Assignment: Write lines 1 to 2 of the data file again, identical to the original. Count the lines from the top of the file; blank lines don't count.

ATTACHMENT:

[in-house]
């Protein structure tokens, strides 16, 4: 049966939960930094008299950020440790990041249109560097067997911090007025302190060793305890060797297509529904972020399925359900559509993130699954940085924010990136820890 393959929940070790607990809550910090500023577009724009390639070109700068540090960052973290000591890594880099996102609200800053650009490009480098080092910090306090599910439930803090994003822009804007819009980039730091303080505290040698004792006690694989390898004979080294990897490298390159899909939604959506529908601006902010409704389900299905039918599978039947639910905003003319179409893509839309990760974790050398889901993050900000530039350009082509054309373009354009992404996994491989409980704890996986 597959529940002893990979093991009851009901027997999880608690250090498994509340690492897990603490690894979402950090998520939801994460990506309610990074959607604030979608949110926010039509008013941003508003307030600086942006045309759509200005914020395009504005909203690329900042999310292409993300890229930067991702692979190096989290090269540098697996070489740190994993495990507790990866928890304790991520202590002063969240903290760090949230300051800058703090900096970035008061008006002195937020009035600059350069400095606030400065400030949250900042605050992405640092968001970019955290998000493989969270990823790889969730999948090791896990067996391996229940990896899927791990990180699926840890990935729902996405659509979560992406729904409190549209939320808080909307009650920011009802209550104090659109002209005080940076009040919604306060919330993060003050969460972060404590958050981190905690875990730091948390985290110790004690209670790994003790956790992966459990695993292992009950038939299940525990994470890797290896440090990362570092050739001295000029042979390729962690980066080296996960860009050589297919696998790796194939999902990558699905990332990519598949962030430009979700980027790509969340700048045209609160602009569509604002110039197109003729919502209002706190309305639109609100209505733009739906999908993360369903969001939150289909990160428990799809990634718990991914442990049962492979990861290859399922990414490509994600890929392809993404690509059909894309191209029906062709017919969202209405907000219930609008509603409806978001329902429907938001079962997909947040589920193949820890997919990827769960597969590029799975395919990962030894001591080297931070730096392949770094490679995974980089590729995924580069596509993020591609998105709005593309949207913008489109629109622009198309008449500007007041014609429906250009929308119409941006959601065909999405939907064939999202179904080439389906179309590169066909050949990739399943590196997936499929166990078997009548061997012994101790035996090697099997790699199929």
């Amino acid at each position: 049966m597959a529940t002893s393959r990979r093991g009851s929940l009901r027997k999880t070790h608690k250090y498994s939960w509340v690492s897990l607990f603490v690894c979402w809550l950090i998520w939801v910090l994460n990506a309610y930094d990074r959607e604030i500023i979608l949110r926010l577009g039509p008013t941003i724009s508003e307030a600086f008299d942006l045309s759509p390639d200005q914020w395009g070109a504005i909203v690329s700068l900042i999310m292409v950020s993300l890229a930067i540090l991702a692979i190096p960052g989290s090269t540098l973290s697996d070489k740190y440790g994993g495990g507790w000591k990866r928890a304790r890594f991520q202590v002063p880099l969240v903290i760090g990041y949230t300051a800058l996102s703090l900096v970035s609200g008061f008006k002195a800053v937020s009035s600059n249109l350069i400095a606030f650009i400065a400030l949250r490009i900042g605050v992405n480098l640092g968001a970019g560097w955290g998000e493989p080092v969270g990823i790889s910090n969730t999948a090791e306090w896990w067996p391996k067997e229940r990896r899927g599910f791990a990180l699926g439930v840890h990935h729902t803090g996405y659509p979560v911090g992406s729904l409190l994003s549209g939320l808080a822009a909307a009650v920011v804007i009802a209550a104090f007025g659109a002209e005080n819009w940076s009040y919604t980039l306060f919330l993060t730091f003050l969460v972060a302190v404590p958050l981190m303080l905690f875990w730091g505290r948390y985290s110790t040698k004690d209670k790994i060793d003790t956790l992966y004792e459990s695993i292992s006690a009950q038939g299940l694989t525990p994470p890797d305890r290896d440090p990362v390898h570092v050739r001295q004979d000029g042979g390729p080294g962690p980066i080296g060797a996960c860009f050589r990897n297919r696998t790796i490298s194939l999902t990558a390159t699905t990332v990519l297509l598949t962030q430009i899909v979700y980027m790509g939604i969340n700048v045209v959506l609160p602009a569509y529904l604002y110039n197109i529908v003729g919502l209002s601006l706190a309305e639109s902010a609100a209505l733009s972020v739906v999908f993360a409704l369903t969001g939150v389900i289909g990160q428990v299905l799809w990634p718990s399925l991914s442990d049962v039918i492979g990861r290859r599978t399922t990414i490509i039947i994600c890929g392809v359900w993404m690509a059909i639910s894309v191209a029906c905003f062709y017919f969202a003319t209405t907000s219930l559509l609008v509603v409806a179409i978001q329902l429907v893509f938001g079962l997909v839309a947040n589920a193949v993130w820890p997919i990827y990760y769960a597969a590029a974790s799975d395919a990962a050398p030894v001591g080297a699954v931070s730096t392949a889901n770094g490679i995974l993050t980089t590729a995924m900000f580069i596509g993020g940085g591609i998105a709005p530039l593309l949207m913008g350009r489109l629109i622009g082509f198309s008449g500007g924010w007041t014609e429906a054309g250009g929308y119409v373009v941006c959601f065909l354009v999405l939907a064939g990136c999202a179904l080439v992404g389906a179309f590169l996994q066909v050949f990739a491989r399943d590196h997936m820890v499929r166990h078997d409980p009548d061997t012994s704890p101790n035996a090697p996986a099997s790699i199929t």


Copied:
[in-house]
């Protein structure tokens, strides 16, 4: 049966939960930094008299950020440790990041249109560097067997911090007025302190060793305890060797297509529904972020399925359900559509993130699954940085924010990136820890 393959929940070790607990809550910090500023577009724009390639070109700068540090960052973290000591890594880099996102609200800053650009490009480098080092910090306090599910439930803090994003822009804007819009980039730091303080505290040698004792006690694989390898004979080294990897490298390159899909939604959506529908601006902010409704389900299905039918599978039947639910905003003319179409893509839309990760974790050398889901993050900000530039350009082509054309373009354009992404996994491989409980704890996986 597959529940002893990979093991009851009901027997999880608690250090498994509340690492897990603490690894979402950090998520939801994460990506309610990074959607604030979608949110926010039509008013941003508003307030600086942006045309759509200005914020395009504005909203690329900042999310292409993300890229930067991702692979190096989290090269540098697996070489740190994993495990507790990866928890304790991520202590002063969240903290760090949230300051800058703090900096970035008061008006002195937020009035600059350069400095606030400065400030949250900042605050992405640092968001970019955290998000493989969270990823790889969730999948090791896990067996391996229940990896899927791990990180699926840890990935729902996405659509979560992406729904409190549209939320808080909307009650920011009802209550104090659109002209005080940076009040919604306060919330993060003050969460972060404590958050981190905690875990730091948390985290110790004690209670790994003790956790992966459990695993292992009950038939299940525990994470890797290896440090990362570092050739001295000029042979390729962690980066080296996960860009050589297919696998790796194939999902990558699905990332990519598949962030430009979700980027790509969340700048045209609160602009569509604002110039197109003729919502209002706190309305639109609100209505733009739906999908993360369903969001939150289909990160428990799809990634718990991914442990049962492979990861290859399922990414490509994600890929392809993404690509059909894309191209029906062709017919969202209405907000219930609008509603409806978001329902429907938001079962997909947040589920193949820890997919990827769960597969590029799975395919990962030894001591080297931070730096392949770094490679995974980089590729995924580069596509993020591609998105709005593309949207913008489109629109622009198309008449500007007041014609429906250009929308119409941006959601065909999405939907064939999202179904080439389906179309590169066909050949990739399943590196997936499929166990078997009548061997012994101790035996090697099997790699199929």